December ushered in a renewed energy to complete the cabin. One of the projects completed in December was a water delivery system. I wrestled with the idea of a well vs a cistern as a water delivery system.

In a previous life, my wife and I owned acreage with a well east of Parker Colorado for over 20 years. I generally agree about the benefits of water wells, such as reliability, cost-effectiveness, and perhaps safety. However, as oil and gas drilling migrated south in the outlying areas east of the Denver area, possible contamination of our well became a concern.

Well or Cistern

Over the years, I have attempted to stay informed about water quality news, especially in the west. As a landowner, this information is important. I paid particular attention anytime water contamination reports would filter through the press.

Additionally, online sources contain a wealth of reliable information. For instance, in 1991, the U.S. Geological Survey (USGS) initiated the National Water-Quality Assessment (NAWQA) Program to enhance, through science, the public’s knowledge and awareness of effective methods to manage water resources and protect water quality. The long-term studies initiated by this program have produced a number of reports.

Between 1991 and 2004, the USGS assessed the water quality of over 2,000 domestic wells located in 48 states. In the summary of this assessment DeSimone, Hamilton, and Gilliom (2009) report “more than one in five (23 percent) of the sampled wells contained one or more contaminants at a concentration greater than a human-health benchmark” (p. 17).

In another study of the southwest basin-fill aquifers (California, Nevada, Utah, Arizona, New Mexico, and Colorado) found the following:

Water from about 42 percent of domestic wells and 26 percent of public-supply wells in the Southwest contained at least one contaminant at a concentration that was greater than its human-health benchmark. Arsenic, nitrate, and uranium exceeded their respective U.S. Environmental Protection Agency Maximum Contaminant Levels. (Thiros, Paul, Bexfield, & Anning, 2014, p. 2)

I didn’t consider the above information to be a water well deterrent. In fact, drilling a water well is something I want to consider, but not until later. However, many homeowners have encountered problems selling their property because of well water contamination.

I believed installing a cistern was the most expedient method to deliver water to the cabin. The installed system consisted of a 1,500-gallon concrete tank with a submersible pump, water level gauge, and a pressure tank. The electrical and 1″ water lines ran to the cabin in a 36″ deep trench. The contractor also installed a freeze-less yard hydrant and 30amp outlet.

Unloading Water Tank and Concrete Cylinder (Houses the Pressure Tank)

Two methods to fill the cistern: someone delivering the water (7¢ per gallon) or filling the tank myself. To fill it myself required traveling to a water station and hauling it back with a potable water tank. A common practice in southern Colorado. There are two water stations with treated water close to the cabin. Water prices vary from 1¢ to 3¢ per gallon.

Cistern Set

For a family of four, I don’t think a 1,500-gallon tank would be large enough. In retrospect, perhaps a 2,000-gallon tank would have been better for me. In any event, the price tag for this system was around $12,000.

Rain Water Collection: HB16-1005

Many cistern systems drain roof rainwater and snowmelt into the cistern tank. I thought about this method, but the state of Colorado has restrictions.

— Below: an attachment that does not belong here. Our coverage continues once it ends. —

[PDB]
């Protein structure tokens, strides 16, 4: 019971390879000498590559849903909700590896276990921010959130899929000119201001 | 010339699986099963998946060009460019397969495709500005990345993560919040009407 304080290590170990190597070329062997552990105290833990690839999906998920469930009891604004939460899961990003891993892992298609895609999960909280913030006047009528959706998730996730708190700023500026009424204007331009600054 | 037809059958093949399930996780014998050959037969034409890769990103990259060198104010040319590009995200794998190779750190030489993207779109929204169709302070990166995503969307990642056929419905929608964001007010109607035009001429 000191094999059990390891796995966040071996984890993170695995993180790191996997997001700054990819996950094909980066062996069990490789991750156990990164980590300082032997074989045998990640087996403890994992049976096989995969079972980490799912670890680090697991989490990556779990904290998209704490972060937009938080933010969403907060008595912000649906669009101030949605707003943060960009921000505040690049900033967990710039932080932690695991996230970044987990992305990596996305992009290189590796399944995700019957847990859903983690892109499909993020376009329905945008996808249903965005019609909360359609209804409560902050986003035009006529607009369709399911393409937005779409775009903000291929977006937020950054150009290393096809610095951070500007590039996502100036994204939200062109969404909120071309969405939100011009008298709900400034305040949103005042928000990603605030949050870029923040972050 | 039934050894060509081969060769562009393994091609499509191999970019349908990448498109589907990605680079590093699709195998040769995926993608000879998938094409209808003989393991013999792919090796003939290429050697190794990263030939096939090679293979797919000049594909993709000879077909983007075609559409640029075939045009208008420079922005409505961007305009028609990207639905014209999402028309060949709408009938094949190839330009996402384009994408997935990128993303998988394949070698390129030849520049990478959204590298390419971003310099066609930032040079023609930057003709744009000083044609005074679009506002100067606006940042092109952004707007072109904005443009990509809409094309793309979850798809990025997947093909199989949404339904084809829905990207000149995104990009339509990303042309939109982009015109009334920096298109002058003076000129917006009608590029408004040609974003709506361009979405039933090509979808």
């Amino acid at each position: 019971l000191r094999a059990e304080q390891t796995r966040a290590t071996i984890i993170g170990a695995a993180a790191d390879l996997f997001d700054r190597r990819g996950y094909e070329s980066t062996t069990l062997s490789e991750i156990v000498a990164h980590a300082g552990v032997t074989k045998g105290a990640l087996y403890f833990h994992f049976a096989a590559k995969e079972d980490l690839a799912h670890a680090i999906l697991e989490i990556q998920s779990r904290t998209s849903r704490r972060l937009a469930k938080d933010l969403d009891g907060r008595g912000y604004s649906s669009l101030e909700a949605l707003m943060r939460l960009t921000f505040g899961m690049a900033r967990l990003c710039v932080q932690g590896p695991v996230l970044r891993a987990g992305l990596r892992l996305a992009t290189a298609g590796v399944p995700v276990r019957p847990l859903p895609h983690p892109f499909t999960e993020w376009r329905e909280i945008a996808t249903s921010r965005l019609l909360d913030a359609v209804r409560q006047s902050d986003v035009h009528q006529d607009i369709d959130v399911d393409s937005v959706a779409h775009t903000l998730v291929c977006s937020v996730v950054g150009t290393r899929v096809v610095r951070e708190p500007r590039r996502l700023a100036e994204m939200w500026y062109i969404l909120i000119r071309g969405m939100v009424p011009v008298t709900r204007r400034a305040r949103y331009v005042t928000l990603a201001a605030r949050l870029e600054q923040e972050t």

Colorado House Bill 16-1005, signed into law on 05/12/2016, allows homeowners to collect precipitation (rainwater or snowmelt) from residential rooftops. According to the Colorado General Assembly website, the requirements are as follows:

  • A maximum of 2 rain barrels with a combined storage capacity of 110 gallons or less are used;
  • Precipitation is collected from the rooftop of a building that is used primarily as a single-family residence or a multi-family residence with 4 or fewer units;
  • The collected precipitation is used on the residential property on which the precipitation is collected; and
  • The collected precipitation is applied to outdoor purposes such as lawn irrigation and gardening. ( Bill Summary, para. 1)

Neighborhood Bear

When the contractor arrived to begin excavating for the cistern, he noticed my large cooler was sitting about 100 feet from my tent, on the edge of the forest. Once recovered, we saw the top was torn apart, with teeth marks penetrating the thick plastic. We could also see bear tracks in the soft dirt, so it was not difficult to surmise what destroyed it.

I’m sure he or she enjoyed the cheese, hamburger meat, and steak, but I wonder about the jalapeno franks and hot sauce. Shouldn’t bears be hibernating at this time of the year? Has global warming messed up their yearly cycle?


Colorado General Assembly, HB16-1005. (n.d.). Residential Precipitation Collection. Retrieved from https://leg.colorado.gov/bills/hb16-1005

DeSimone, L. A., Hamilton, P. A., & Gilliom, R. J. (2009). The quality of our nation’s waters—Quality of water from domestic wells in principal aquifers of the United States, 1991–2004—Overview of major findings. U.S. Geological Survey Circular 133: Reston, VA

Thiros, S.A., Paul, A. P., Bexfield, L. M., & Anning, D. W. (2014). The quality of our Nation’s waters—Water quality in basin-fill aquifers of the southwestern United States: Arizona, California, Colorado, Nevada, New Mexico, and Utah, 1993–2009. U.S. Geological Survey Circular 1358: Reston, VA

2 Comments on “Water

  1. Did you ever have an opportunity to meet the bear up close and personal? That would have been exciting, I imagine.

    • No, but my dog Cocoa did. As for me, the bear walked by the cabin last summer, but I watched him through the window.

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